Prose & Poetry - The Muse in Arms - The Rear-guard
First published in London in November 1917 and reprinted in February 1918 The Muse in Arms comprised, in the words of editor E. B. Osborne:
"A collection of war poems, for the most part written in the field of action, by seamen, soldiers, and flying men who are serving, or have served, in the Great War".
Below is one of fifteen poems featured within the Battle Pieces section of the collection. You can access other poems within the section via the sidebar to the right.
by Siegfried Sassoon
(Hindenburg Line, April 1917)
Groping along the tunnel
step by step,
He winked his prying torch with patching glare
From side to side, and sniffed the unwholesome air.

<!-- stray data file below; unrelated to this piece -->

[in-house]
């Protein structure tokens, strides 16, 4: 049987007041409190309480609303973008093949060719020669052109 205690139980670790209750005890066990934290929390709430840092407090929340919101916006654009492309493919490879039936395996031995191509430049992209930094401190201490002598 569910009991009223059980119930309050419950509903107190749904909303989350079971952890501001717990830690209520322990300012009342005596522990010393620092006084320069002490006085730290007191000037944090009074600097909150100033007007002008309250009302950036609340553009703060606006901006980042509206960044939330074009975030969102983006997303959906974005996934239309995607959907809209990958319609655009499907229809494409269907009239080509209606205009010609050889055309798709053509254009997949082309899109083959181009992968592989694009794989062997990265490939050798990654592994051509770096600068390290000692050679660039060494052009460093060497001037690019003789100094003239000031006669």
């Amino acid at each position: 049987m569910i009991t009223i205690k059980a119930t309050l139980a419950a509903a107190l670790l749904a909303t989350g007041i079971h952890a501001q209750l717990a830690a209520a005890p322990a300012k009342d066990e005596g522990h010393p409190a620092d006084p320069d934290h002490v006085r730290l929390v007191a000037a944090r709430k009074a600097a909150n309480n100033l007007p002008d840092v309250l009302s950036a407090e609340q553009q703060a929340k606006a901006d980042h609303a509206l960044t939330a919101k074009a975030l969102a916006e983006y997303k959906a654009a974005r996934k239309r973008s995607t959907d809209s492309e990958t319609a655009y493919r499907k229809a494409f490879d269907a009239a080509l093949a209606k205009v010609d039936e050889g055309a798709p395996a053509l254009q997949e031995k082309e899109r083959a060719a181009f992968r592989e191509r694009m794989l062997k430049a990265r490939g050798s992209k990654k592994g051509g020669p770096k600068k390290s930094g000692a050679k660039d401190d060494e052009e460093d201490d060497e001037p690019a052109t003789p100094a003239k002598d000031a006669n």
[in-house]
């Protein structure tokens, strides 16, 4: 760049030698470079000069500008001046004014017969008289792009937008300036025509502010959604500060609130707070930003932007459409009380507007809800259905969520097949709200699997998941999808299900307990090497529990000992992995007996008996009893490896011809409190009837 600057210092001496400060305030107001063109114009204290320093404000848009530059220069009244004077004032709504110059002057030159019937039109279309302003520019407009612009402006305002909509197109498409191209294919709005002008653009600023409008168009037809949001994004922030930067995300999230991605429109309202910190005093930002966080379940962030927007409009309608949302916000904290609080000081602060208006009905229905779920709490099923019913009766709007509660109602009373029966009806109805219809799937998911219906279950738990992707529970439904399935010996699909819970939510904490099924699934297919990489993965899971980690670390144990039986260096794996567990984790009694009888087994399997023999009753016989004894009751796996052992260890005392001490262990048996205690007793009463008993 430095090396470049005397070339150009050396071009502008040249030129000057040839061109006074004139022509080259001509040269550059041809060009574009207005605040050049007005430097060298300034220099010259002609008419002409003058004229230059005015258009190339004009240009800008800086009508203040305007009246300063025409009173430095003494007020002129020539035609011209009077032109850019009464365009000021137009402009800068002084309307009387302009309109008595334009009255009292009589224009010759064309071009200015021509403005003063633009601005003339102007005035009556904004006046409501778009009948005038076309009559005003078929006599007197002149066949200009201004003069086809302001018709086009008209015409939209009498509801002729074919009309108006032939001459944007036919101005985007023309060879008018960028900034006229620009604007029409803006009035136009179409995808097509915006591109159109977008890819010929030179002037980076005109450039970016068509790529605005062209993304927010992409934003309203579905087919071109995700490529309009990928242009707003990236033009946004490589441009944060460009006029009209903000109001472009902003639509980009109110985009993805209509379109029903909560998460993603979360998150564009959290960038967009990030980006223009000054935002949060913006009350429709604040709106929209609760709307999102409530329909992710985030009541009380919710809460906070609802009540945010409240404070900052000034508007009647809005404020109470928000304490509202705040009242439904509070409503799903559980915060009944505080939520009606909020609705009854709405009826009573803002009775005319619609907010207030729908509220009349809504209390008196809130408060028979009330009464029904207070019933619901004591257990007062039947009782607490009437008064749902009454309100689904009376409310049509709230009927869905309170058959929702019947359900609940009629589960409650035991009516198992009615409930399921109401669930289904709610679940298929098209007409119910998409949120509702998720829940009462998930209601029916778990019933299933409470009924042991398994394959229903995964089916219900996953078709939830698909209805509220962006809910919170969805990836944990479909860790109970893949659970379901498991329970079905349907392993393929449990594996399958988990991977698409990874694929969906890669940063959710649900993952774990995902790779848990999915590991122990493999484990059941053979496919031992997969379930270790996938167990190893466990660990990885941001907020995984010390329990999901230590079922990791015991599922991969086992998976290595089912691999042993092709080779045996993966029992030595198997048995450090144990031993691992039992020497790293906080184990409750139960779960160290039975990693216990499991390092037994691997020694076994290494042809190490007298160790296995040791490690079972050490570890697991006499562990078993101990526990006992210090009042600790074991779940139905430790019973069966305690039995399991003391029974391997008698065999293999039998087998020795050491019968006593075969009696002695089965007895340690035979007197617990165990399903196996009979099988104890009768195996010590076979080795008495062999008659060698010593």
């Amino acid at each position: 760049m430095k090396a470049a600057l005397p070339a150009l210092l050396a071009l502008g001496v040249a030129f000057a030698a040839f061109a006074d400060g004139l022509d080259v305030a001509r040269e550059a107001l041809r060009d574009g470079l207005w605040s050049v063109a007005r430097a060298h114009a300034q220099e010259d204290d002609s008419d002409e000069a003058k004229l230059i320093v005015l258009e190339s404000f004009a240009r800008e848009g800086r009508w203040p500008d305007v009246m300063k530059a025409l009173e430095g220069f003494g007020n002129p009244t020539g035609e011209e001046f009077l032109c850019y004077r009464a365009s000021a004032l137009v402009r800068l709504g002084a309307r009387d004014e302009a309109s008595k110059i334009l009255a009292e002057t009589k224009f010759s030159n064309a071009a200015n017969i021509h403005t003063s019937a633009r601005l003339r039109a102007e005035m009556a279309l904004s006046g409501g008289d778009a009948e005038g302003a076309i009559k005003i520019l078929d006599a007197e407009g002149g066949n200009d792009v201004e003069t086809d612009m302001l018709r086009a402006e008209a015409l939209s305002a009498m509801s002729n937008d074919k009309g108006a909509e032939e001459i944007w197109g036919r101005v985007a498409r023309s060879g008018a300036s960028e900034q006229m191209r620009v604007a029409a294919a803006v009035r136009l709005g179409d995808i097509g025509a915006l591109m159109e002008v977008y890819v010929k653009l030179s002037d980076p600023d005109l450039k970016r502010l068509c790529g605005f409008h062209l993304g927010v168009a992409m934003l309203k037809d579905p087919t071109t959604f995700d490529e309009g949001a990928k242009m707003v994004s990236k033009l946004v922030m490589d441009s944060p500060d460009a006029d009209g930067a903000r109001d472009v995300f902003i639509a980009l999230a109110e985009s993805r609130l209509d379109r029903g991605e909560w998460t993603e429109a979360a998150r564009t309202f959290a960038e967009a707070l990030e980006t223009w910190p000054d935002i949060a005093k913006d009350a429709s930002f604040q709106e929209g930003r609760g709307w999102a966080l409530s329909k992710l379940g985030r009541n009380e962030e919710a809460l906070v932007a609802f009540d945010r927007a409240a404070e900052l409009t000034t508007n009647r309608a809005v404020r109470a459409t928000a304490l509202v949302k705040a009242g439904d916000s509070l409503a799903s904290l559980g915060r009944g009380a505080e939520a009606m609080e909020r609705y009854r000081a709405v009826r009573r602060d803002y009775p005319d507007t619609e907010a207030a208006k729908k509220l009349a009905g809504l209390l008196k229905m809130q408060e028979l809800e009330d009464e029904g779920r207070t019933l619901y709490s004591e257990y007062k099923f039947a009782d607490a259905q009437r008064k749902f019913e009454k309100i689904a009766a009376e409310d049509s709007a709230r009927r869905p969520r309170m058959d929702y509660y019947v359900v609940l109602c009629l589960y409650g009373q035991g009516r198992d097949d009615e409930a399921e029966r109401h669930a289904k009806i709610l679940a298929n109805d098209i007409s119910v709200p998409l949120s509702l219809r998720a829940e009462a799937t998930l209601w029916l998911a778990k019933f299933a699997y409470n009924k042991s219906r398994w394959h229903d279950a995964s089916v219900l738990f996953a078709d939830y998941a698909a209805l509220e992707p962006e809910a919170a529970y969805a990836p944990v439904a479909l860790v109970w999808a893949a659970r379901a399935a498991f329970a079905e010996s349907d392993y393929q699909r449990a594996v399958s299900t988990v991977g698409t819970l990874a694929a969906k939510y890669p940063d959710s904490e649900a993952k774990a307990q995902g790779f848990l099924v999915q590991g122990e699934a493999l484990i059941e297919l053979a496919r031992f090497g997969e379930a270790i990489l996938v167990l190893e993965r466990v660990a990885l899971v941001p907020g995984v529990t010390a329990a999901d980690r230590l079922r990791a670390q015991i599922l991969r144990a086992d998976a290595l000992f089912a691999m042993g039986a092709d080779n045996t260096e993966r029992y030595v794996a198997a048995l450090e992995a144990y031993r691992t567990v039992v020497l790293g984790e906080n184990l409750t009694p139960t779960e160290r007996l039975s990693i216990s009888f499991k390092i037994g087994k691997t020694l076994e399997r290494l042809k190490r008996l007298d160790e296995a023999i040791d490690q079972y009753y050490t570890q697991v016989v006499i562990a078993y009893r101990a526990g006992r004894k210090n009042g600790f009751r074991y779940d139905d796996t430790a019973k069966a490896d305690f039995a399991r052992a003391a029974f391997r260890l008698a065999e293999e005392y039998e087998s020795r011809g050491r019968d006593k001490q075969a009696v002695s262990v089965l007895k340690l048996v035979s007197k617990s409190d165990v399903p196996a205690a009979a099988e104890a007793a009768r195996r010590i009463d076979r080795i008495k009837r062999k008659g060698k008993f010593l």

Tins, bottles, boxes, shapes
too vague to know,-
A mirror smashed, the mattress from a bed;
And he, exploring, fifty feet below
The rose gloom of battle overhead
Tripping, he grabbed the
wall; saw some one lie
Humped and asleep, half-hidden by a rug;
And stooped to give the sleeper's arm a tug.
"I'm looking for Headquarters."
"God blast your neck" (for
days he'd had no sleep),
"Get up and guide me through this stinking place."
Then, with a savage kick at the silent heap,
He flashed his beam across a livid face
Horribly glaring up; and the eyes yet wore
Agony dying hard ten days before;
And twisted fingers clutched a blackening wound.
Alone, he staggered on until
Dawn's ghost, that filtered down a shafted stair
To the dazed, muttering creatures underground,
Who hear the boom of shells in muffled sound.
At last, with sweat of horror in his hair,
He climbed through darkness to the twilight air,
Unloading hell behind him, step by step.
Panzer was a term used to describe a German tank.
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